The law protects employees who are terminated on the basis of certain characteristics, including but not limited to, race, sex, religion, pregnancy, age, and disability. The law provides less protection for employees who voluntarily resign from their employment as a result of discrimination based on these characteristics.
An employer must subject an employee to what most courts call an “adverse employment action” before the employee can pursue an employment discrimination claim. However, in limited circumstances, an employee who quits may successfully claim he or she was “constructively discharged”, rather than terminated. An employee may state a claim for constructive discharge by showing:
1) the employer intentionally created intolerable working conditions;
2) a reasonable person would find the working conditions intolerable; and
3) the employer created the intolerable working conditions with the intention of forcing the employee to quit.
This standard is difficult to satisfy. The Fifth Circuit recently reminded employees of the high standard for constructive discharge in Perret v. Nationwide Mutual Insurance Company. The two plaintiffs in Perrett v. Nationwide Mutual Insurance Company, Perrett and Pierre, were insurance sales managers for Nationwide. They were also the two oldest managers in the region, and Pierre was the only African-American manager in his region. Although the plaintiffs were near the top in sales for their region, Nationwide placed them on performance coaching plans. The plaintiffs claimed the coaching plan was based on minor or trivial performance issues that were vague and subjective. They also claimed the plans did not comply with company policy. Approximately five months later, Nationwide notified Perret that he failed to improve in accordance with the coaching plan and that Nationwide was placing him on a performance improvement plan. Although Perret qualified for a bonus for meeting his first quarter sales goals, Nationwide withheld the bonus. Perret resigned in May 2010. Pierre was also placed on a performance improvement plan around April 2010. He took medical leave for over two months before resigning in July 2010.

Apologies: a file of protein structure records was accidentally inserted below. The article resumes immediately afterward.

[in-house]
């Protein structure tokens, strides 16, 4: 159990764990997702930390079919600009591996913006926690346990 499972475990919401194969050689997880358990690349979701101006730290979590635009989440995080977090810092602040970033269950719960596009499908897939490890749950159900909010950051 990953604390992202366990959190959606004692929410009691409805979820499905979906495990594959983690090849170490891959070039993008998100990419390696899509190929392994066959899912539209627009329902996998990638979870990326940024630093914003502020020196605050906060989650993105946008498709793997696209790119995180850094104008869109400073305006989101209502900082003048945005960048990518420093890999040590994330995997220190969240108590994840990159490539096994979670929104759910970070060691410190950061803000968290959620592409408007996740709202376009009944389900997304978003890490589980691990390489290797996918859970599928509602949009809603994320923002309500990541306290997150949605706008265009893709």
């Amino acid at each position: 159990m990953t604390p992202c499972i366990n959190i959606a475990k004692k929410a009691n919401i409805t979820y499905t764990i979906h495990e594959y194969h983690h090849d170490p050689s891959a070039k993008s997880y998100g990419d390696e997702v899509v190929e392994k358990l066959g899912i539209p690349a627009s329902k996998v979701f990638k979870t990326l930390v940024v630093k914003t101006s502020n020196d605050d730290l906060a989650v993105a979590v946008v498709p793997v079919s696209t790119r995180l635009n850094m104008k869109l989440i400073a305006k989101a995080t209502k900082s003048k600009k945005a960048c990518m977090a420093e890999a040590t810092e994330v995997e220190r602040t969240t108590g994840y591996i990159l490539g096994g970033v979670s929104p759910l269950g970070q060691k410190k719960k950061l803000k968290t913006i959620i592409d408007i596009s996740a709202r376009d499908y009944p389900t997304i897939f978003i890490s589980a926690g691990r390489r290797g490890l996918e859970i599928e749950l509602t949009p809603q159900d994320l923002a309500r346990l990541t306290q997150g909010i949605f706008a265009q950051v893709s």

Subsequently, the plaintiffs filed suit in federal court. Perret claimed Nationwide imposed the coaching plan and the performance improvement plan because of his age, and he was singled out for termination because he was one of the oldest managers in the region. Similarly, Pierre claimed the coaching plan and the performance improvement plan were imposed because of his age and his race, and he was singled out for termination because he was one of the oldest managers and the only African-American manager in the region. At trial, the jury found that Nationwide constructively discharged Perret because of his age and Pierre because of his age and race. On appeal, the Fifth Circuit found there was insufficient evidence of constructive discharge to support the jury verdict. The Fifth Circuit instructed the district court to enter judgment in favor of Nationwide.
This case reflects the challenge of claiming constructive discharge. Although a jury found the plaintiffs had been constructively discharged, the court of appeals held the evidence did not support the finding. If you feel you are being discriminated against in your employment, an employment lawyer may be able to help you before litigation becomes necessary. Before you quit, call our trusted employment lawyers at Robert A. Klingler Co., L.P.A. to discuss your potential rights and remedies.